Monthly Archives: September 2015
At the moment Valve is having a pre-order deal on two of it’s “Steam Hardware” items. If you pre-order either a Steam Controller or a Steam Link before November 10th (the date they will be released), you get a free copy of Rocket League and Portal 2. For those of you who are excited about that…go pre-order, I’ll be here when you get back. But, for those of you who some of these titles mean nothing I’ll offer up some quick explanations.
First the hardware:
The Steam Link – Valve’s answer to getting your PC gaming on to your TV without stringing cables between your office/computer room, and your TV. This is basically a Roku-esque device that will stream your Steam library to your television. For those who already have a decent computer and have no need for a multiple hundred dollar Steam Machine (basically a Valve console for those who don’t own a gaming PC), this will cost $49.99 (plus a few dollars for shipping and handling) and can be bought from Valve here.
The Steam Controller – Say you buy a Steam Link; Are you going to hook up a controller and a keyboard-mouse in case you want to play a First Person Shooter and a Platformer in the same sitting? Probably not. But if that premise appeals to you, Valve is boasting a controller which (they say) does it all. Early reviews have been optimistic – but guardedly so. A lot of reviews say that players should expect a learning curve. Speaking as someone who hated the original X-box controller but uses the 360 controller almost exclusively for my PC, hopefully I’ll survive. Another complaint is that Valve’s claim of that it works for every game is quite a reach. It will set you back is $49.99 as well with a little over $7 in shipping and handling. I went ahead and ordered one, so when it comes in I’ll give a thorough review for you guys here.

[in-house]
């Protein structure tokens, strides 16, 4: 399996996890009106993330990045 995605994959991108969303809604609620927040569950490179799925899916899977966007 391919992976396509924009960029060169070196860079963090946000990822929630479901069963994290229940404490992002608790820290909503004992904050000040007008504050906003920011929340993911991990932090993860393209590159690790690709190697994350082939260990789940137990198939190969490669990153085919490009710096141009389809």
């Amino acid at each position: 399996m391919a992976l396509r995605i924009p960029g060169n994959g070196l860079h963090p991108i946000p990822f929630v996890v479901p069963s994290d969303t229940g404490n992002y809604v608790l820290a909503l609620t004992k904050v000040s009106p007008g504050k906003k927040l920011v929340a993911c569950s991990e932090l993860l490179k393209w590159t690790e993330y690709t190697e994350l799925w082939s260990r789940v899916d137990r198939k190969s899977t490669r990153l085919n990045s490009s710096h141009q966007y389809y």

Now the software:
Portal 2 – If you haven’t heard of this game: Congratulations on your escape from North Korea! Portal 2 is a first person puzzle game where you get around obstacles by creating wormholes all while being taunted by sociopathic computers. Alternating between fun and frustrating, the story is interesting and will have you thoroughly engaged. This game also has a co-op mode for even more insanity. It was also one of Valve’s last before they decided to focus on hats, hardware and Steam rather then games. So, it comes as not a huge surprise that Valve can offer it for free to push their hardware. Unfortunately the game’s popularity means almost everyone you know has it on one system or another. Outside of this offer, Portal 2 can be bought for $20 on Steam (when not on sale).
Rocket League – Do you like soccer? How about demolition derbies? In what may be the 21st century’s most surprising Reese’s moment. Rocket League is a game which puts the fun in dysfunctional. You drive (RC?) cars and try to push a giant ball into your opponents goal, but the cars can soar through the air and do a variety of flips and maneuvers to score a goal. The matches are super fast paced at only 5 minutes, but can include a ‘sudden death’ if tied. With that in mind, it’s probably not ideal for those who want a real length match, but this makes for a fun frantic time with friends. The cars have a ridiculous amount of customization options that get unlocked as you play. According to the wikia.com for this game the cars all handle identically except for hit boxes, and skidding mechanics. This title was released in July and has already graced more then one Major League Gaming tournament. Hopefully this is a game that will be around for a while. Outside of this offer, Rocket League is going for $20 on Steam.